WEST LIBERTY, W.Va., Dec. 22, 2014 — West Liberty University was named to the 2014 President’s Higher Education Community Service Honor Roll (CNCS) recently. This designation is the highest honor a college or university can receive for its commitment to volunteering, service-learning and civic engagement.
“We’re pleased be included in this national honor roll of service. West Liberty University students and staff support the community in many ways throughout the year and I’m grateful for their hard work and dedication in the area of community service. This designation is something we can all take pride in, especially during the holidays which are marked by a spirit of giving,” said President Robin C. Capehart.
College students make a significant contribution to their communities through volunteering and service, according to the most recent Volunteering and Civic Life in America report. In 2012, 3.1 million college students dedicated more than 118 million hours of service across the country — a contribution valued at $2.5 billion.
The Honor Roll was published by the Corporation for National and Community Service on Dec. 8 and this is the second consecutive year that WLU has earned this distinction. West Liberty projects submitted for consideration of the award included the University’s second service trip to the tornado-devastated region of West Liberty, Ky. WLU students and staff traveled to the stricken region to help out in the clean up and recovery, providing manpower to help rebuild the town after the powerful 2012 storm Pastor Debra Dague and Vice President for Community Engagement Jeff Knierim led this effort.
“Our first trip was in March 2012 and we returned in October to continue the rebuilding and recovery of this small community which shares our name. Our students worked hard and helped hundreds of folks who lost homes and businesses during that catastrophic storm,” said Knierim. The students also raised money to fund the trip and were able to donate $1,000 to the West Liberty, Kentucky Long Term Recovery fund.
The second project submitted was the Active Eagles wellness project, performed by students from WLU’s Physical Education Department, including a number of student athletes.
“This fun project helps our own community by providing after-school physical fitness activity, which is so needed today. The parents are very appreciative of this outreach which takes place at West Liberty Elementary School in the spring and fall,” Knierim explained. Professors Kathleen Wack and Melissa Hudson spearhead this service work.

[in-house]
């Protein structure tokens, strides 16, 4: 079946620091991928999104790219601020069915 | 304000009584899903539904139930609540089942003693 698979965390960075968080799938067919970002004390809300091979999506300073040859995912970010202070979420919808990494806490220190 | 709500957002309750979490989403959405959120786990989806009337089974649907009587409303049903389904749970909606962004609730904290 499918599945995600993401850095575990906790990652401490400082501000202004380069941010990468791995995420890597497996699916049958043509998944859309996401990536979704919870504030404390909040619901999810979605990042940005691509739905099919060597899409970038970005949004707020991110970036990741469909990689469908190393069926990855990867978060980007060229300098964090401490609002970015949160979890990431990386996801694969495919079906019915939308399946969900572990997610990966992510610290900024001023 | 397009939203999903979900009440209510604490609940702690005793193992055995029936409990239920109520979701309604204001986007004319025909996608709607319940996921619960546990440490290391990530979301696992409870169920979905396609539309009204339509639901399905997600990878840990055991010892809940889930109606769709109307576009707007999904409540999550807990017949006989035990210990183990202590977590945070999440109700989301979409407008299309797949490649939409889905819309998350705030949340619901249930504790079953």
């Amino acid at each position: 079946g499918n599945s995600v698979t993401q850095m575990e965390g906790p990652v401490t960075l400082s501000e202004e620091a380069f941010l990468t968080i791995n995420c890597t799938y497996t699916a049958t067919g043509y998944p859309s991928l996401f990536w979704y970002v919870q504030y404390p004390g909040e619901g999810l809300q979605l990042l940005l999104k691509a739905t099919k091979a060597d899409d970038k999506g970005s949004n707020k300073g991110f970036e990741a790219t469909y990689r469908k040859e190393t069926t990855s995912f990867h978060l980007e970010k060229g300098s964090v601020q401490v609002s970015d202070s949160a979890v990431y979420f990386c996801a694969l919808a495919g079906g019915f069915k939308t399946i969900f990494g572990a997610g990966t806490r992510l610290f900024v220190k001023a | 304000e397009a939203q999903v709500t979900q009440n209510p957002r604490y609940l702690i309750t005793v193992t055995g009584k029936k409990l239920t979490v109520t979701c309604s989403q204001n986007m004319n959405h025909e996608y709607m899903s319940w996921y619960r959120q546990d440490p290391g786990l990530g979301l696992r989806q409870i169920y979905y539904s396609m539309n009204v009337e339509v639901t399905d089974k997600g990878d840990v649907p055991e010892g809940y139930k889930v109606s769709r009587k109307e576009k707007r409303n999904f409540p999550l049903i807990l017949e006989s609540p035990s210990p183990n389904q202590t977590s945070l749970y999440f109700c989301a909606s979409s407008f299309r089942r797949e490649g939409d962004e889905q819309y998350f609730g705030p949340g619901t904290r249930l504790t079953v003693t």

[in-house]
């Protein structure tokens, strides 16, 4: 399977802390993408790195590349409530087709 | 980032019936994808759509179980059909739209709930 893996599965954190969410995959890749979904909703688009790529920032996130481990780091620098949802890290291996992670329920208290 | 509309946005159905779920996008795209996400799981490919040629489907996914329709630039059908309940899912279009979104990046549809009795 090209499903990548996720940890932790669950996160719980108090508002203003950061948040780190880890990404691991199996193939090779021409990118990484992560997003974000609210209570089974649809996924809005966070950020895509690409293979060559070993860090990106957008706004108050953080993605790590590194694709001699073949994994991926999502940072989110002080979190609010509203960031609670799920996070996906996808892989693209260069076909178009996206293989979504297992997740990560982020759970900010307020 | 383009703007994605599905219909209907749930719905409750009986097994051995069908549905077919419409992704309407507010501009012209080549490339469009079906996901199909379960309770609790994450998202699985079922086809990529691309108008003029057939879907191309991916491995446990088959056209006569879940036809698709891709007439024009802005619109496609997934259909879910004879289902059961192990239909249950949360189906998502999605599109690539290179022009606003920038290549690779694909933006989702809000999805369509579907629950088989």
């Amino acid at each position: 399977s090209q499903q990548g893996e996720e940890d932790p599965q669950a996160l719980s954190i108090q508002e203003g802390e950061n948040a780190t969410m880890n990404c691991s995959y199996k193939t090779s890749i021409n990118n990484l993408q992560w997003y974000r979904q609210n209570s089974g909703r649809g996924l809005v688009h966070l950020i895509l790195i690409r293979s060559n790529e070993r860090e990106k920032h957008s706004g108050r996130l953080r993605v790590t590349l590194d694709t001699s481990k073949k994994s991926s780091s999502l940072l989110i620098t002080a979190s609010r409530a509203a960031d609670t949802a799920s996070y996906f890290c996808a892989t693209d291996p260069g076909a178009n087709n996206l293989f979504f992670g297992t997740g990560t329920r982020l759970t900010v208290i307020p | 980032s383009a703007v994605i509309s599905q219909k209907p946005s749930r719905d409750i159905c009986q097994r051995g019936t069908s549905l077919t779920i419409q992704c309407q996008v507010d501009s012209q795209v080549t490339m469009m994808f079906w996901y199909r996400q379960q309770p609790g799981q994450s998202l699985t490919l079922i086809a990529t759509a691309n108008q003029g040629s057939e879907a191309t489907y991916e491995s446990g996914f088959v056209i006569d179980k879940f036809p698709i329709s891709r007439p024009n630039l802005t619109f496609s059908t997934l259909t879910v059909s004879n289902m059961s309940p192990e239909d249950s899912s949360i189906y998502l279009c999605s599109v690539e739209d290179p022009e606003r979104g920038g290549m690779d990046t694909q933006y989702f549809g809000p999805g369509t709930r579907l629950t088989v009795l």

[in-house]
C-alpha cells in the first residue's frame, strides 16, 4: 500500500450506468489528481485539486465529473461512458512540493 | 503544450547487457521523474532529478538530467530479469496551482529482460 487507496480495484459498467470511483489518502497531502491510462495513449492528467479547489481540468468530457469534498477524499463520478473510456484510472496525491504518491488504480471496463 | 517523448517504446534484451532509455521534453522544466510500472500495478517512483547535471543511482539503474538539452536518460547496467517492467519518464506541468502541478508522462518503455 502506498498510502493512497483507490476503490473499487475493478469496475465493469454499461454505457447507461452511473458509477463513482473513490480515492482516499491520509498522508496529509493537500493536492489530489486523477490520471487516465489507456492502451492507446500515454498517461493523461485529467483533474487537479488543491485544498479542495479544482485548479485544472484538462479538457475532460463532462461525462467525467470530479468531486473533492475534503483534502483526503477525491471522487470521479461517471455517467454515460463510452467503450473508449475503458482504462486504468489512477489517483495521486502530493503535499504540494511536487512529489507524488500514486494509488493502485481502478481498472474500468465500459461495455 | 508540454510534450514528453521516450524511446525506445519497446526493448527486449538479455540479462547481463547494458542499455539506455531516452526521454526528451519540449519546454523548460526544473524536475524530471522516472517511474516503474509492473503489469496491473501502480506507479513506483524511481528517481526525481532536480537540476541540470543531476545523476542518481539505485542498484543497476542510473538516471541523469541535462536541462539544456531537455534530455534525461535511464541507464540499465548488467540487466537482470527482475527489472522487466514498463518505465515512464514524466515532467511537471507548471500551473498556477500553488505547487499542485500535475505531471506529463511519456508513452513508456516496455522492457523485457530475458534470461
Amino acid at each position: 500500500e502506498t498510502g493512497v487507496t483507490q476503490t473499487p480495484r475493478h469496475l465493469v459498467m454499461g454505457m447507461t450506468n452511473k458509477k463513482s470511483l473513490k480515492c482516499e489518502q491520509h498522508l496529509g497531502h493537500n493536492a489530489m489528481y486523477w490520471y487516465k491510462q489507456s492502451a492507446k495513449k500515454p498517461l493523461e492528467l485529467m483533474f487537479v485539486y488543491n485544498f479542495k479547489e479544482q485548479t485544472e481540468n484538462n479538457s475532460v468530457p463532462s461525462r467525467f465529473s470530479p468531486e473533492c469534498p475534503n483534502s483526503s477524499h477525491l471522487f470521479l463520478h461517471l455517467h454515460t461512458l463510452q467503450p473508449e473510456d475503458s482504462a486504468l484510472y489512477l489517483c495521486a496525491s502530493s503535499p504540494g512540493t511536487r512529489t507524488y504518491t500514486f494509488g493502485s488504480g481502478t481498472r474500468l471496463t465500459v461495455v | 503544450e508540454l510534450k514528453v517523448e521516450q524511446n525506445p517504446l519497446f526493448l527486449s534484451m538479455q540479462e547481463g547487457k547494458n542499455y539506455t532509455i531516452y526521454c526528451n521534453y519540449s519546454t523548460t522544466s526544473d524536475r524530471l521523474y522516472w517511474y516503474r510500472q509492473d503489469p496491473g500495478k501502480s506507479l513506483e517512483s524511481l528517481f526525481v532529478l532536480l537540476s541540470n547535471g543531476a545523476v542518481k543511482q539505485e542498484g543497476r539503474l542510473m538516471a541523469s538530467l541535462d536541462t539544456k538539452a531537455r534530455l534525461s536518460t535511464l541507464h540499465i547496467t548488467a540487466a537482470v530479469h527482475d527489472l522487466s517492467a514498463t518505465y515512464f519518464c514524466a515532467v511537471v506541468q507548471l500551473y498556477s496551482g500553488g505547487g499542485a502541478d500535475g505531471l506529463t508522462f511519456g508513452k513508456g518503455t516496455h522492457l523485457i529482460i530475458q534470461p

The third service project that earned WLU the national designation was done by graphic design students who annually take on non-profits assignments and create visual marketing tools like logos and webpages. These students are under the guidance of Professor Jim Haizlett.
“This is an important project locally since it allows community non-profits to use their limited resources to serve their clients and their missions rather than on administrative costs for marketing,” he said. “We are so proud of our students and glad that their ongoing service results in a national honor.”
Inspired by the thousands of college students who traveled across the country to support relief efforts along the Gulf Coast after Hurricane Katrina, the President’s Higher Education Community Service Honor Roll highlights the role colleges and universities play in solving community challenges. As a result, more students are likely to pursue a lifelong path of civic engagement that achieves meaningful and measurable outcomes in their communities, according to its website, nationalservice.gov.
CNCS, the federal agency for volunteering and service, has administered the award since 2006 in collaboration with the U.S. Department of Education and the U.S. Department of Housing and Urban Development, as well as the American Council on Education, Campus Compact, and the Interfaith Youth Core. More information on eligibility and the full list of Honor Roll awardees can be found at nationalservice.gov/honorroll.